1950: "The ultimate in disc recording is to make the reproduced sound as near as possible to the original..." (The founder of Audio magazine, C.G. McProud, in "Recording Characteristics," Audio Engineering, January 1950, reprinted in The 2nd Audio Anthology, p.67, Radio Magazines, 1954.)
A hot topic for discussion in recent issues of Stereophile has been the impact Home Theater has had on the High End. Some of the magazine's contributorsJ. Gordon Holt and Corey Greenberg, for examplehave written that the advent of Home Theater means that we should expand the audio context of the magazine to include reviews of video components (footnote 1). Others, including Bob Harley, Tom Norton, and myself, feel that we should stick to what we know and loveaudioand enter the new field only to advise Stereophile's readers on how to achieve the best sound from a Home Theater system. However, missing from the debate in our pages so far have been any comments from those in the business of selling and demonstrating high-end products and, increasingly, Home Theater systems. Accordingly, this month I am running a guest editorial from a man who perhaps typifies the high-end, specialist retailer: Ken Gould of Audio Nexus (footnote 2). Please note that Mr. Gould's opinions are his own and do not represent those of the magazine.John Atkinson
A psychological theory (footnote 1) that I've always been fond of is the one that proposes the perceptual/personality dimension of Sharpening vs Leveling. As defined by the early Gestalt psychologists, Sharpening is an exaggeration of differences, Leveling a minimization of differences. In visual-perception research on this topic, when test subjects were presented with an asymmetrical figure, some later recalled it in ways that exaggerated the figure's asymmetry (Sharpeners), while others minimized or eliminated it (Levelers).
Procrustean bed: a scheme or pattern into which something or someone is arbitrarily forced. Procrustes: a villainous son of Poseidon in Greek myth who forces travelers to fit into his bed by stretching their bodies or cutting off their legs.Webster's Ninth New Collegiate Dictionary
Much has been made of the influence that Linn, Naim, and Rega have had on our ideas about music-system hierarchies: Before they and a handful of other British audio manufacturers kicked off the debate in the 1970s, the conventional wisdom worldwide was that the loudspeaker was more important than the record player, amplifier, or any other link in the domestic audio chain, and thus deserved to be the object of significantly greater care and attention, not to mention investment of cash. But the Brit-fi approach was different, and ostensibly better reasoned: Because musical information that's distorted or dropped entirely by a record player, a CD player, or any other source can't be made right by any other component in the system, it is the source that must be considered the most important component of all, and to which the majority of funds should be allocated.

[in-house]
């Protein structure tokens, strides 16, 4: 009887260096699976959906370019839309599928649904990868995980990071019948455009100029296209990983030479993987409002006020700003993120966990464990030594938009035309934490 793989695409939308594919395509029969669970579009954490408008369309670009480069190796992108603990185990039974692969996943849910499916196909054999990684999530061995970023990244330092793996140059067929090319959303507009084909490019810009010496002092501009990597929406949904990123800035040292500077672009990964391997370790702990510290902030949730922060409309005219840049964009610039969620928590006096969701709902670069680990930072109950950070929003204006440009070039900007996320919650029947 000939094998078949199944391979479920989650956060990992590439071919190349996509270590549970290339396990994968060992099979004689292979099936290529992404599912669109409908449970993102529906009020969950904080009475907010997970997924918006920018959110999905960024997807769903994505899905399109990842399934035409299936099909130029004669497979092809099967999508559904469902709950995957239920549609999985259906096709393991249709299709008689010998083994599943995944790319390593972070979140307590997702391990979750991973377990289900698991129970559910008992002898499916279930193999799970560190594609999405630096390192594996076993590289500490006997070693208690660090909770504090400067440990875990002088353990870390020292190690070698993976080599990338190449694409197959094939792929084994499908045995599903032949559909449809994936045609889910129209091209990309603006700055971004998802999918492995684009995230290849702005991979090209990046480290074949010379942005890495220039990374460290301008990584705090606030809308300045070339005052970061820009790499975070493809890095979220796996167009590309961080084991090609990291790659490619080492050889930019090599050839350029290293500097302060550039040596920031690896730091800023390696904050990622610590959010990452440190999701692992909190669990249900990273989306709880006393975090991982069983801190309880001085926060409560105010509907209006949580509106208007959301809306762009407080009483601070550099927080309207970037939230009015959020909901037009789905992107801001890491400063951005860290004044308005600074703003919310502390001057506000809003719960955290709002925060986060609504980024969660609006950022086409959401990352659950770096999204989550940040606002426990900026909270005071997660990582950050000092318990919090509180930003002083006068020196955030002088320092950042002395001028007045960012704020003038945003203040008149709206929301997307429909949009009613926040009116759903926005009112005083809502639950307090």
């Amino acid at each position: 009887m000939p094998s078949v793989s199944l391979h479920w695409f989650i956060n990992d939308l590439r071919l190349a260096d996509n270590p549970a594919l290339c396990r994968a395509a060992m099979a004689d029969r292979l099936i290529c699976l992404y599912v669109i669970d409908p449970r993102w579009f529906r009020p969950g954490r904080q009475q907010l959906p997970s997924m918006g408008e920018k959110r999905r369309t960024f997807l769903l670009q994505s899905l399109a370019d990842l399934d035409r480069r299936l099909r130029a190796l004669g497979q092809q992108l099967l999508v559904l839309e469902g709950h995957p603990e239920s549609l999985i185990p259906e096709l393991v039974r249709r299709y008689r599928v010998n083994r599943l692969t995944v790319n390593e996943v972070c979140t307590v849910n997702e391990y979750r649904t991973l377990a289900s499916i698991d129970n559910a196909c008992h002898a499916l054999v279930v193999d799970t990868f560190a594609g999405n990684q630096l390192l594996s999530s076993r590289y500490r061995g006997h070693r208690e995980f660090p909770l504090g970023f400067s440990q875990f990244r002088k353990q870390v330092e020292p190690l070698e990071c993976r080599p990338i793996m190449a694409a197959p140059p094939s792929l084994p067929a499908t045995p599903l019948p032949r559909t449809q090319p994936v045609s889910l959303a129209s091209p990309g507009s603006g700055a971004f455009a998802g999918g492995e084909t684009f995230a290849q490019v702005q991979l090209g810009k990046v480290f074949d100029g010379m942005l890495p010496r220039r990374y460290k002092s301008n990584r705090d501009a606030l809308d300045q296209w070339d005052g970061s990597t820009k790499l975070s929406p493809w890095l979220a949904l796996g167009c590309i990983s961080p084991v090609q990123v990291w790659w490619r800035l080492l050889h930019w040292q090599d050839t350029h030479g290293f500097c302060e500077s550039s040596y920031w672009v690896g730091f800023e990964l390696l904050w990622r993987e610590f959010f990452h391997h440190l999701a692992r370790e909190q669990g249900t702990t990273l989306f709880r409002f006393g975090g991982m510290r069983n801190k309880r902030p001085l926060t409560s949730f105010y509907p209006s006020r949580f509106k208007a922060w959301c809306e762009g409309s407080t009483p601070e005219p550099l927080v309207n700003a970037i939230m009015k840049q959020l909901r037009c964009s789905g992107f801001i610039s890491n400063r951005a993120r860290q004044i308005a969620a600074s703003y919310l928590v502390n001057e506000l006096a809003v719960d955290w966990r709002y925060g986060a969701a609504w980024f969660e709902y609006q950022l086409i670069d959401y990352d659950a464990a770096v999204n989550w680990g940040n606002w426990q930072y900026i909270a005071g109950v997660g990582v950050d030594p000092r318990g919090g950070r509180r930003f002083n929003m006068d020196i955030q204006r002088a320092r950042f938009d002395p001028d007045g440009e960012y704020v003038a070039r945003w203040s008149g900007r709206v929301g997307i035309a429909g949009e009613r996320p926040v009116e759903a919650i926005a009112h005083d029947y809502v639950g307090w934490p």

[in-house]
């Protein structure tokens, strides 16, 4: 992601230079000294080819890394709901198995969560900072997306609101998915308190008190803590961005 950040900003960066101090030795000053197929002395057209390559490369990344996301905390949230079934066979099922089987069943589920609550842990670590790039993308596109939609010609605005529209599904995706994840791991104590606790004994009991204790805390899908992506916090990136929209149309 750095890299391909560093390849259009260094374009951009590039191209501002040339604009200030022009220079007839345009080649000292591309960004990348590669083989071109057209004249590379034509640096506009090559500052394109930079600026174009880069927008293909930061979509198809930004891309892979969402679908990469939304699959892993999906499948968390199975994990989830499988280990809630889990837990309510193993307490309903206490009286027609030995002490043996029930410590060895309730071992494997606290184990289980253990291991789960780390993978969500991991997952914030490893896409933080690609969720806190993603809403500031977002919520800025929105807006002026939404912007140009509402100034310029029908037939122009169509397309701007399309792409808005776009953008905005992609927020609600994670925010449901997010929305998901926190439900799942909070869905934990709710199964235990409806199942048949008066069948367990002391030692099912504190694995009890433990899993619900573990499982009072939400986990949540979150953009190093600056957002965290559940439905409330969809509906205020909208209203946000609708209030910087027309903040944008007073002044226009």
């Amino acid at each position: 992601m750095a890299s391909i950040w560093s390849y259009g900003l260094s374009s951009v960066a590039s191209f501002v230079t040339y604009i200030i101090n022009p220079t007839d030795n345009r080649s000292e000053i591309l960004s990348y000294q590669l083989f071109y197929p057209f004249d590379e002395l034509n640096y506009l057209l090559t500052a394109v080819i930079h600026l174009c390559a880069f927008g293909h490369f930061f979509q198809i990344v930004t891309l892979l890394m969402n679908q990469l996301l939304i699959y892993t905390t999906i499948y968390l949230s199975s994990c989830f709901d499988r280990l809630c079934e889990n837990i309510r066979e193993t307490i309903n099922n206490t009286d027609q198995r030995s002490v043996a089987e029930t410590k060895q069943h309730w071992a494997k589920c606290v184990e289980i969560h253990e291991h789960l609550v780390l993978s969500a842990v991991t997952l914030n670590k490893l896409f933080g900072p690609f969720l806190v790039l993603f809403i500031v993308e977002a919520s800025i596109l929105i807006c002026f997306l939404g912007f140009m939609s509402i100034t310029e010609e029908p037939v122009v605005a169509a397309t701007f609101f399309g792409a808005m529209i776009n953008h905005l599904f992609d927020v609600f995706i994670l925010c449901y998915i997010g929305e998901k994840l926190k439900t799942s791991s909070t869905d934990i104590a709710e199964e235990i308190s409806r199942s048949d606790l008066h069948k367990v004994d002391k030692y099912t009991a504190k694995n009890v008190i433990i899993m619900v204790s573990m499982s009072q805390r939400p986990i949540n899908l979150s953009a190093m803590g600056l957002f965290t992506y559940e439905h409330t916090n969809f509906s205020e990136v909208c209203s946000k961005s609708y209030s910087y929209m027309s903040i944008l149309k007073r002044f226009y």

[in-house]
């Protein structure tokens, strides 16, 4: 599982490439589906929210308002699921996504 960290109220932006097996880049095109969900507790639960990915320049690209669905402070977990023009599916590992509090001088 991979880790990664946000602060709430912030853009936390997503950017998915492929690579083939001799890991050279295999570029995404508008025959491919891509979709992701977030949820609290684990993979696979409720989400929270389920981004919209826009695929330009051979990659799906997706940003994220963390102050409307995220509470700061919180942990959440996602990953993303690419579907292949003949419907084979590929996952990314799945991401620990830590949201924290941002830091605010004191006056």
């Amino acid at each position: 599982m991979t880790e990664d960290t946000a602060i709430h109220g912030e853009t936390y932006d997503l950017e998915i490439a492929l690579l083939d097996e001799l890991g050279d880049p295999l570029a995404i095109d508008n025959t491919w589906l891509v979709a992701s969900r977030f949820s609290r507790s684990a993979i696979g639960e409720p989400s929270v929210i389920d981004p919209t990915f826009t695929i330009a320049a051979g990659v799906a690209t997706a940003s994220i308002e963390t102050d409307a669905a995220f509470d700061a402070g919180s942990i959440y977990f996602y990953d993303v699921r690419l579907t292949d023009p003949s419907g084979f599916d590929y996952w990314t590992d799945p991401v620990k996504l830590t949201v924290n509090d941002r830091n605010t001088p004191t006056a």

I'm sitting here in front of the trusty Toshiba 286 laptop on December 31, 1992, stuck with apparently incurable writer's block; in a couple of hours, we will be taking off en famille for the latest of Larry Archibald's legendary New Year's Eve parties. I wish I had something to write about for this month's "As We See It" essay; I wish...I wish...you know, there are a number of things I really wish for right now, yet I don't believe there is a component out there that can give me what I want.
Paul Gowan's letter in the October 1989 Stereophile hinted that, whether or not audiophiles enjoy music, it should be true that the emotional experience we derive from music is what really matters. There, barefaced, lies the problem: who are "we"? A well-known Latin epigram affirms that in matters of taste there is no point in discussion. And a Greek epigram (coined in fact by Max Beerbohm in his Oxford novel Zuleika Dobson) suggests that "for people who like that kind of thing, that is the kind of thing they like."
I had a wonderful chuckle while reading the reviews of the Finial Laser Turntable in the May 1990 issue of HFN/RR. Perhaps I should preface this by saying that, in the entire quarter-century since I became intensely involved in audio, I have always found the LP an unsatisfactory playback medium for music. As a regular concert-goer in Boston and an addict of WGBH-FM's simply miked, virtually unprocessed live broadcasts of BSO concerts direct from Symphony Hall, I never learned to ignore the many anti-musical distortions endemic to LPsthe ticks and pops, the inner-groove congestion and tracing distortion, the harsh mistracking of high-level climaxes and overcut grooves, the persistent static in dry winter air, the constant slight wow due to off-center spindle holes, the muddy bass due to resonances and feedback, the universal cutting engineer's practice of blending low bass into mono (which wipes out low-frequency hall ambience).